On this week’s episode of the Seekers of Meaning TV Show and Podcast, Rabbi Address chats with Cantor Rhoda Harrison, Ph.D. (center photo) and Rabbi Barbara Symons about the new CCAR Press book, Prophetic Voices: Renewing and Reimagining Haftarah. Rabbi Symons is editor of the book and Cantor Harrison is a contributor to the collection of essays.
The traditional haftarah cycle, read on Shabbat and holidays during the Torah service, contains a wealth of prophetic wisdom, yet today it is too often forgotten or ignored. Prophetic Voices gives new life to these ancient texts. A diverse group of contributors–including rabbis, cantors, scholars, educators, activists, and poets–provide short commentaries on each haftarah, demonstrating their profound relevance to the present. Moreover, the volume boldly invites us to rethink the haftarah canon. Going beyond the Prophets, it presents alternative readings from Jewish texts biblical to contemporary.
New haftarot for each Shabbat and holiday are included, plus haftarot for the Jewish American calendar, from Yom HaShoah to Pride Month to Martin Luther King Jr. Day. The readings are enhanced by scholarly essays placing the Prophets in historical context and examining the role of prophecy in Reform Judaism. Prophetic Voices summons us to listen, study, think, and teach–as well as to sing, pray, and march.
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About the Guests
Rabbi Barbara Symons
Rabbi Barbara AB Symons graduated from the University of Michigan and was ordained by Hebrew Union College-Jewish Institute of Religion in 1994. Since 2006, she has been serving Temple David in Monroeville, Pennsylvania, just outside of Pittsburgh. She is deeply involved in the interfaith community primarily through her work with the Monroeville Interfaith Ministerium—of which she is past president—and through the Catholic Jewish Education Enrichment program. Engaged with the local community, Rabbi Symons has served as president of the hospital’s clergy board and rabbinic groups, and she is active with the town council, school board, and library. Barbara met her husband Rabbi Ron Symons during their first week in Jerusalem at Hebrew Union College; she is daily and deeply proud of, and inspired by, him and their three children, all of whom are not only committed Jews but learned, creative Jewish professionals. Rabbi Symons is the editor of CCAR Press’s Prophetic Voices: Renewing and Reimagining Haftarah (2023). She is thrilled to have even a small part in raising up prophetic voices through the many diverse voices included in this book.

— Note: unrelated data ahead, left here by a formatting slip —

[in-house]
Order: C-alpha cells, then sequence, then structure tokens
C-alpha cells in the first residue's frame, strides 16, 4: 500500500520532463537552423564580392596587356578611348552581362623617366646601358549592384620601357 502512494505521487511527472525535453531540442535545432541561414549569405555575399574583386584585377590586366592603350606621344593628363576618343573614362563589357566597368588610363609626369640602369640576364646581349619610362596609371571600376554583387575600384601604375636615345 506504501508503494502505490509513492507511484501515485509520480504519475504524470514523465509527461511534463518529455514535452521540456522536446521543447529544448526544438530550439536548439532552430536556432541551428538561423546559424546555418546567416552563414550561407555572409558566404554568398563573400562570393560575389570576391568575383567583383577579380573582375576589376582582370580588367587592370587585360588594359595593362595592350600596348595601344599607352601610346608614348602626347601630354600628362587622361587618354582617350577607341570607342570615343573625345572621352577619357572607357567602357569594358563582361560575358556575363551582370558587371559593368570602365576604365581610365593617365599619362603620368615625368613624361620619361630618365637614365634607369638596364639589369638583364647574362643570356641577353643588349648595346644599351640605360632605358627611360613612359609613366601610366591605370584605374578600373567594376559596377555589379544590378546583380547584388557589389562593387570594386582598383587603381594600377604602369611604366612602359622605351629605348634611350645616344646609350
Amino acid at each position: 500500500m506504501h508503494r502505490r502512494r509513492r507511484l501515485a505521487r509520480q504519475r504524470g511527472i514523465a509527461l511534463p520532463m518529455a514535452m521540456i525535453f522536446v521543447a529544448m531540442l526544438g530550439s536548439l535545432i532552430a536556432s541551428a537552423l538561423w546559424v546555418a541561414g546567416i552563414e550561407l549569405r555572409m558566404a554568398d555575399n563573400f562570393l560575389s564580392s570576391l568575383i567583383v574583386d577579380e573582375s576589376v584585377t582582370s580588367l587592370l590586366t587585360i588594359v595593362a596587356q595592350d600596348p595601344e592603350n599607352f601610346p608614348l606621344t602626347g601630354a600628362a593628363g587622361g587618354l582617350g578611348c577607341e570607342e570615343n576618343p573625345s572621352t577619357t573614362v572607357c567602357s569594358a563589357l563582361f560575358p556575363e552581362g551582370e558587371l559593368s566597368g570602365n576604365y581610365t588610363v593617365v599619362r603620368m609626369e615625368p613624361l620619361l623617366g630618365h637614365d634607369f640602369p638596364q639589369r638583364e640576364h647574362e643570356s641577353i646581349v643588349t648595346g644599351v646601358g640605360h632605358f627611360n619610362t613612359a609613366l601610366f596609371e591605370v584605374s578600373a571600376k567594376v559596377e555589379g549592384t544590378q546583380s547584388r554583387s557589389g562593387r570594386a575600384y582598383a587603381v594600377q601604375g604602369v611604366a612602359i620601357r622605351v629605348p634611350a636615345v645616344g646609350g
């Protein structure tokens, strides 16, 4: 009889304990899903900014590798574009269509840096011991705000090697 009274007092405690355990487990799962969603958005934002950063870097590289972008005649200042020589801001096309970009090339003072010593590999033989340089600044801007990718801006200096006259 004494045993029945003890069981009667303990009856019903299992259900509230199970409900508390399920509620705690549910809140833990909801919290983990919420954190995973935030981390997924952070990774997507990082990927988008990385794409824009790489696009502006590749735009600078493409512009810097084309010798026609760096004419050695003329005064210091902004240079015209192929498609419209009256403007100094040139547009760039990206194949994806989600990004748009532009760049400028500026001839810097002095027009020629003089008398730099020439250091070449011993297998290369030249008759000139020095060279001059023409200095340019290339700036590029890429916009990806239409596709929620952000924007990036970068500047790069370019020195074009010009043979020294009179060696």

Cantor Rhoda Harrison, Ph.D.
Cantor Rhoda Harrison served the Reform community in Baltimore, Maryland, for the first 25 years of her career serving as Cantor of the historic Har Sinai Congregation and later as Rabbi/Cantor of Temple Emanuel of Baltimore. A native of Philadelphia, she returned to the area in 2018 to serve as Cantor of Congregation M’kor Shalom of Cherry Hill and completes her tenure as senior cantor at South Jersey’s newest Reform congregation, Kol Ami, at the end of June, when she will join Congregation Beth Israel in Northfield, NJ, while pursuing advanced chaplaincy and pastoral care studies.
Cantor Harrison was ordained as Cantor in 1993 by the Hebrew Union College-Jewish Institute of Religion after studying at both the Jerusalem and New York campuses and received Rabbinic Ordination in 2008 while pursuing her PhD in Jewish Studies from the former Baltimore Hebrew University. Her academic areas of interest are liturgy, the history of the siddur, biblical Hebrew, and cantillation. Her dissertation traced the evolution of a Yom Kippur rubric of prayer from its origins in the Mishnah to the modern period. In 2018, Cantor Harrison received an honorary Doctorate in Music from the Hebrew Union College marking her 25-year milestone in the cantorate.
A classically trained lyric-coloratura soprano, Cantor Harrison enjoys performing operatic, art song, theatre, and oratorio literature in addition to cantorial repertoire. Whether in the synagogue or on the concert stage, she couples her rich and emotive lyrical expression with her expansive range to express text and uplift audiences. She also enjoys teaching about the coupling of text and music immensely. In Baltimore, prior to the COVID pandemic, she and her synagogue accompanist performed a range of music regularly at Germano’s Piattini in Little Italy.
In addition to her congregation work, Cantor Harrison has served as a chaplain at Jefferson University and Lenox Hill Hospitals. In her spare time, Cantor Harrison enjoys almost any fitness activity but especially biking, swimming, and running; she enjoys baking and experimenting with gluten free and vegan recipes, and most of all, she loves spending time with her family.
Cantor Harrison plays the guitar, piano and flute. Her spare time hobbies include being a triathlete, runner and crossfitter. Cantor Harrison is also proudly raising and caring for her two amazing daughters, ages 17 and 19.